Most English teachers really enjoy using songs in their lessons. Like film clips, they are an excellent source of what we refer to in TEFL as, ‘natural English’ or REALIA – language not intended for learners. The language of songs has not been simplified or graded to a specific level. It is English in its most raw and pure state. I use plenty of songs in my lessons as well but I usually like to kick things off with a discussion beforehand about the benefits and drawbacks of using English songs to help us learn the language. Yes there are even some drawbacks or caveats when using English songs in class. Let’s look at the subject in greater detail.
Asking the students the question: “Can listening to English songs help you learn English?” seems a bit silly because the obvious answer seems to be an overwhelming YES! But I ask students to be honest and give real life examples in terms of whether or not songs have ever helped them with the following:
Gaining new vocabulary
The students’ answers are very candid and honest and demonstrate a lot of learner awareness. Their conclusions on average reflect the following points;All vocabulary that can be retrieved from a song is generally good – even the vulgar language. Unfortunately songs (especially rap) can contain swear words. My argument is that just because students are aware of certain words and have a passive knowledge of the vocabulary, doesn’t mean that they’ll use it. The only example of a word that I would prefer my students actually wouldn’t even learn is: AIN’T. It is an extremely overused and primitive sounding ‘universal negative’ that students are not afraid to use sometimes. It makes an English speaker sound really low class and uneducated especially when thrown around too often. There are words that appear in songs that are FAR more vulgar (the infamous N-word or C-word come to mind) but it is enough to passively know these words and how, because of their power and absolute vulgarity, should NEVER be used.
There is a relatively rare phenomenon whereby words can be ‚invented’ for a variety of reasons for example to facilitate a rhyme or just to appear funny and creative. Examples of words such as bootylicious, conversate, bestest, fo shizzle, bling or dis. This never bothers me. Poetry does this. Shakespeare did this. Eventually when these words become a part of pop culture they even get added to the Oxford English Dictionary – like 4 of the 6 examples above!
The ‘gonna’ ‘wanna’ and ‘hafta’ phenomenon (connected speech) that has grown extremely popular amongst young English students these days is not an enormous problem for this English teacher. I think it is brilliant and makes students sound more native in their speaking. If listening to English songs encourages this kind of natural connectivity of the words in speech then it is good.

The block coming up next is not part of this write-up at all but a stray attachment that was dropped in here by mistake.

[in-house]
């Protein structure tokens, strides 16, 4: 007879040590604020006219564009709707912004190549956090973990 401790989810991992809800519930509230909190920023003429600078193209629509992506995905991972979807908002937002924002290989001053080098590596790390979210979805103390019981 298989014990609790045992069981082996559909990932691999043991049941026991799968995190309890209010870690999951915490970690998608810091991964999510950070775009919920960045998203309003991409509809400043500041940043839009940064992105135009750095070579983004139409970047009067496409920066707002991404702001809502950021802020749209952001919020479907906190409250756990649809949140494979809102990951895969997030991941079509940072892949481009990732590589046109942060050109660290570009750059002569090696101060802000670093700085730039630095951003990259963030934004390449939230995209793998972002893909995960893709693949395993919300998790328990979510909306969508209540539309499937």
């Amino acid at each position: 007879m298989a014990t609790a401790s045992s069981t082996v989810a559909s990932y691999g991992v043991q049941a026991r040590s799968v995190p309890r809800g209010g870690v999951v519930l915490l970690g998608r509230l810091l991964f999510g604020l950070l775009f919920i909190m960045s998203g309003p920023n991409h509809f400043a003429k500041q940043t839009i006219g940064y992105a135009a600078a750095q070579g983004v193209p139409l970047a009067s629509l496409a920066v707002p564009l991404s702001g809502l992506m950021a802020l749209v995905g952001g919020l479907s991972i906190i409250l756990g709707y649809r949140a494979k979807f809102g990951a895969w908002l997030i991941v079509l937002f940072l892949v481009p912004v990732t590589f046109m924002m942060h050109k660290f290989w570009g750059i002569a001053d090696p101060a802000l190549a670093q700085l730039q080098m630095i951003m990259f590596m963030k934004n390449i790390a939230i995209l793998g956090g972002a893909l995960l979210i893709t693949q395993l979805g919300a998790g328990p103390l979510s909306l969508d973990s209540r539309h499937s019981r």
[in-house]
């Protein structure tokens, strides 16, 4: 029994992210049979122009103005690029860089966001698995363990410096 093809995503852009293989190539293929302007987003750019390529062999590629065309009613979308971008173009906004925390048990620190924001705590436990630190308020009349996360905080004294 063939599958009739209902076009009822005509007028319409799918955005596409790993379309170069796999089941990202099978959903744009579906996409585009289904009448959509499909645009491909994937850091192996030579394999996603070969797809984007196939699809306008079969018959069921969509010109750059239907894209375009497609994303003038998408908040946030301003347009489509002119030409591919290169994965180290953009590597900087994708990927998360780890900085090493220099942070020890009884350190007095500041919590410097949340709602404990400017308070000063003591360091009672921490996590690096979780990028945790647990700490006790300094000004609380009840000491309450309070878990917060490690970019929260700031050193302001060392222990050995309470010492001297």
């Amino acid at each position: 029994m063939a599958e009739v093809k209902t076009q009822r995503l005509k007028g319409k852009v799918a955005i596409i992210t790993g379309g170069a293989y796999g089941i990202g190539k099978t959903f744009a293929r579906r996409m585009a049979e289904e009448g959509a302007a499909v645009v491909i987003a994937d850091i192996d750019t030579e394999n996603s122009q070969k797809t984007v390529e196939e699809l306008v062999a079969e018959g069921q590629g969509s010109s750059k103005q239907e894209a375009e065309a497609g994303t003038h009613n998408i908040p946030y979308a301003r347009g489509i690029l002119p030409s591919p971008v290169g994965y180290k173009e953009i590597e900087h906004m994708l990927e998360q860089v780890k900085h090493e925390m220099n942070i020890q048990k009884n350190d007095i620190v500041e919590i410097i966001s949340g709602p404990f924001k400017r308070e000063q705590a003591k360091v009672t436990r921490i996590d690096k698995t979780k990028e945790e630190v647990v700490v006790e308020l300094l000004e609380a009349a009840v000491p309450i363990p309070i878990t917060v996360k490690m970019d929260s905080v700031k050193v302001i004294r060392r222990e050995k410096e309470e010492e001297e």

It is also a quite incorrect assumption that this is an exclusively „American thing”. To this I say:
- Oasis – Wonderwall „Today is gonna be the day that they’re gonna through it back to you”
- The Beatles – „I wanna hold your hand”
- Rick Astley – „Never Gonna Give you up, Never gonna let you down.”
Students argue that there is sometimes a more troubling trend with examples of words that are intentionally incorrectly pronounced in order to fit the rhyme and meter of a certain song but examples of these are rare. I, myself, can only think of very few examples. (Paper Planes by M.I.A. …and take your mo-NAY [money]).
Raising awareness of grammatical structures
With respect to raising awareness of grammatical constructions – listening to English songs only scores about a 70%. It is true that students have improved their grammar with:
- Beyonce- If I were a Boy – 2nd conditional
- 21 Pilots – Wish I Could Turn Back Time – (the ‚I wish’..construction)
- Suzanne Vega – Tom’s Diner – present continuous
Unfortunately however there are FAR too many examples where the English grammar in songs is simply not good grammar at all.
- Justin Bieber “Love Yourself” – …my mamma don’t like you, and she likes everyone
- Justin Timberlake, “What Goes Around” – “When you cheated girl, my heart bleeded girl.”
What is it with singers named ‚Justin’ and why do they want to destroy English grammar?
This is just one example but I would hazard a guess that around 25-40% of the top songs on the charts contain at least one grammatical error of some sort. For lovers of hip hop (I am one myself) I would say there probably isn’t a single song with grammatically pristine lyrics.
What are your feelings on the effectiveness of using English songs to help you learn English? Let us know in the comments below. Don’t forget to include examples if you can.
Caveat – (from Latin) a warning
Candid – unrehearsed, unplanned
Hazard a guess – (a collocation in English) take a guess, presume sth